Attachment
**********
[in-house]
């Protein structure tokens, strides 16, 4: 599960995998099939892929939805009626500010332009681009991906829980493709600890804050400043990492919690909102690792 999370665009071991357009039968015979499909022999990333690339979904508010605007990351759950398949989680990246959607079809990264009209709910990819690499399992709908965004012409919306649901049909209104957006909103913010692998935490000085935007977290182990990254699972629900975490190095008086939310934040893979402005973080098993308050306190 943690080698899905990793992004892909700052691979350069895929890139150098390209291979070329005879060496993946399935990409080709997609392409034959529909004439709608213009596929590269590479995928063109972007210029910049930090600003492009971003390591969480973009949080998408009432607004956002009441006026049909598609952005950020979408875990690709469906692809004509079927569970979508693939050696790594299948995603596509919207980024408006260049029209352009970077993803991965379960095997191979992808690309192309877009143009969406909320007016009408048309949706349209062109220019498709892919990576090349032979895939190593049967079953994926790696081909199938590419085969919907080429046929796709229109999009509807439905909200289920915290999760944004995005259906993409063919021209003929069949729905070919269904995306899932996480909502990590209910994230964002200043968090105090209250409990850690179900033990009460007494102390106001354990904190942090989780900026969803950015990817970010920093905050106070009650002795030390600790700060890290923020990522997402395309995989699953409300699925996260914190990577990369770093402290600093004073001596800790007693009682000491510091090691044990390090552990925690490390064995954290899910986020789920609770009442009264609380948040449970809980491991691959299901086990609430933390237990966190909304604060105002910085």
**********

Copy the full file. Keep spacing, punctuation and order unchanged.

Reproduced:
[in-house]
């Protein structure tokens, strides 16, 4: 599960995998099939892929939805009626500010332009681009991906829980493709600890804050400043990492919690909102690792 999370665009071991357009039968015979499909022999990333690339979904508010605007990351759950398949989680990246959607079809990264009209709910990819690499399992709908965004012409919306649901049909209104957006909103913010692998935490000085935007977290182990990254699972629900975490190095008086939310934040893979402005973080098993308050306190 943690080698899905990793992004892909700052691979350069895929890139150098390209291979070329005879060496993946399935990409080709997609392409034959529909004439709608213009596929590269590479995928063109972007210029910049930090600003492009971003390591969480973009949080998408009432607004956002009441006026049909598609952005950020979408875990690709469906692809004509079927569970979508693939050696790594299948995603596509919207980024408006260049029209352009970077993803991965379960095997191979992808690309192309877009143009969406909320007016009408048309949706349209062109220019498709892919990576090349032979895939190593049967079953994926790696081909199938590419085969919907080429046929796709229109999009509807439905909200289920915290999760944004995005259906993409063919021209003929069949729905070919269904995306899932996480909502990590209910994230964002200043968090105090209250409990850690179900033990009460007494102390106001354990904190942090989780900026969803950015990817970010920093905050106070009650002795030390600790700060890290923020990522997402395309995989699953409300699925996260914190990577990369770093402290600093004073001596800790007693009682000491510091090691044990390090552990925690490390064995954290899910986020789920609770009442009264609380948040449970809980491991691959299901086990609430933390237990966190909304604060105002910085």